What does it mean to suffer a great loss?
I have not suffered from great loss in my life, yet and for that, I feel lucky. I trust my luck to continue as I work on being a better person every day. Although, often I forget to be a better person to myself on many occasions. I have been this way for most of my life and this is what I taught my children. As the years accumulate this bad behavior towards myself transformed into grief. This is another way grief appears in our lives besides suffering a traumatic event. It happens slowly and surely, regularly chipping away at your self-esteem and your love for yourself.
So I wrote some books on grief where I give suggestions on what you could do every day to feel better and move beyond it. You can view my amazon page here
In the end, no matter how you developed your grief, it resides in your lungs holding us hostage.
I love to teach Qigong through the seasons, and educate my students about the seasonal elements and the role they play in our lives. In the fall months, we take a closer look at the difficult emotions you may be carrying in your lungs and how they might be affecting your health.
Grief is an overwhelming emotion that stems from a source of sadness and is the cause of many health issues.
How does grief affect you?
Sometimes grief shows up in your life as a sleep disorder. Sleep is crucial for the proper functioning of a human being. Some people may use sleep as an ultimate getaway from these unpleasant emotions and sleep more.
Other grieving people may become insomniacs where they struggle to fall asleep or have irregular sleep-wake rhythms. I am one of those. There have been days when sleep deprivation made it impossible for the brain cells to communicate. These unhealthy sleep patterns can adversely impact your physical health and make it difficult to execute your daily tasks. At first, in my younger years, I got grumpy when I had a bad night. As the years go by it gets harder to manage my life without proper rest, so I am paying more attention to my nighttime rituals that help me get a better night sleep.
Join my free course on Developing sleep rituals for a better night’s sleep.
Another friend of grief is weight gain which is often but not always due to emotional eating. Dr. Libby of my favorite teachers and the Institute for Integrative Nutrition explains that we make meaning out of events to justify eating food that is not right for our bodies.
Pay attention to how you are making meaning to allow yourself indulgences that you know are not good for you and your body
Grief and Stress
Generally, your body’s response to grief is similar to its response to stress, This is why it is common for people to gain weight during or after bereavement. Stress hormones cause the body to accumulate belly fat. It is my experience that this belly fat has a mind of its own. It demands more sugar which floods the blood. This causes cravings in a vicious circle of overeating once again leading you to a host of other health issues that I mentioned above.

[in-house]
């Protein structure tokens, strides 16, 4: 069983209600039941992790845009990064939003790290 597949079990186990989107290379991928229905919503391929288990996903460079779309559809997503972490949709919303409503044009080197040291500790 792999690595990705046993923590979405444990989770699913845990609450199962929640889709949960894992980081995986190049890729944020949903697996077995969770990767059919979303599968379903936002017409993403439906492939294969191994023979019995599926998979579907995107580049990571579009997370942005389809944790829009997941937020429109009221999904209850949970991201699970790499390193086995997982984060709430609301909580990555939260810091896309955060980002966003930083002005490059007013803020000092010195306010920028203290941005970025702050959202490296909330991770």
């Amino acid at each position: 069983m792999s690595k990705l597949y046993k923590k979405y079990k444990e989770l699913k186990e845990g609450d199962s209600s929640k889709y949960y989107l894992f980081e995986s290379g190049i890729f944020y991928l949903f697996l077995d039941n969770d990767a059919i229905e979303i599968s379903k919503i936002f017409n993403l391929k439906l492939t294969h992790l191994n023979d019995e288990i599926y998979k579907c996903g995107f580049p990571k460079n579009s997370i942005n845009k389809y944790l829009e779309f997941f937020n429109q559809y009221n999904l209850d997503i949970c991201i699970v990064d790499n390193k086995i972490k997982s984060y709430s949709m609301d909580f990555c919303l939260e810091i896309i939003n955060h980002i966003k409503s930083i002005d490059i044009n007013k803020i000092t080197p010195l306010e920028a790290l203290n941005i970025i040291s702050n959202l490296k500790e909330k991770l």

On the other spectrum, you might not want to eat anything at all. When we are too stressed the stress hormones may shut down the digestive system to avoid processing any food. Interestingly you may not have an appetite yet still accumulate stress-related belly fat. Fun right?
What about the immune system?
One of the functions of the immune system is to protect the body from infections and illnesses. When a person is not eating enough or eating too much, not sleeping enough, or sleeping too much the immune system may become weakened and fail to do its job.
Not eating enough nutritious food will adversely affect your overall well-being. To combat my grief I make sure to pile up green vegetables and do long sessions of Qigong stretching.
Getting enough exercise is most important to keeping the immune system functioning well.
As stated above, grief often comes along with other emotions such as stress. For example, grieving over a relationship that has just broken can put a lot of stress on your mental condition. You may worry about not finding another partner, or terribly miss spending time with your ex-partner. If not appropriately dealt with, prolonged grief can increase the chances of broken heart syndrome which has similar symptoms to that of a heart attack. You may feel chest pains or shortness of breath but this is a temporary condition.
Always check with your doctor to be sure it isn’t something more serious.
People suffering from this heart-related syndrome may find some peace when they follow my heart-centered Qi Gong videos to nurture the heart meridians and release the sadness they carry in their hearts. The heart season is the summer season.I filmed these videos during the summer months. I will write more about that then.
and my centering Qigong video
There is no cure for grief but there are ways of mitigating the grief. If you want to mitigate your grief during the fall season:
Access the Autumn Seasonal Course here.
Watch the recording of the previous live workshop.
I have written a series of books on how to manage grief with mindfulness, Tai Chi, Qigong stretches, and nutritious eating. I know it can be hard but even five minutes a day of these important practices can accumulate into life-changing behaviors. You can view my author’s page here.
This photo was taken by Master Yuan when I was training in China in 2019. This is what you get when Shifu says that’s a cool move, come let’s go outside and take a picture.
I cut grief with my sword…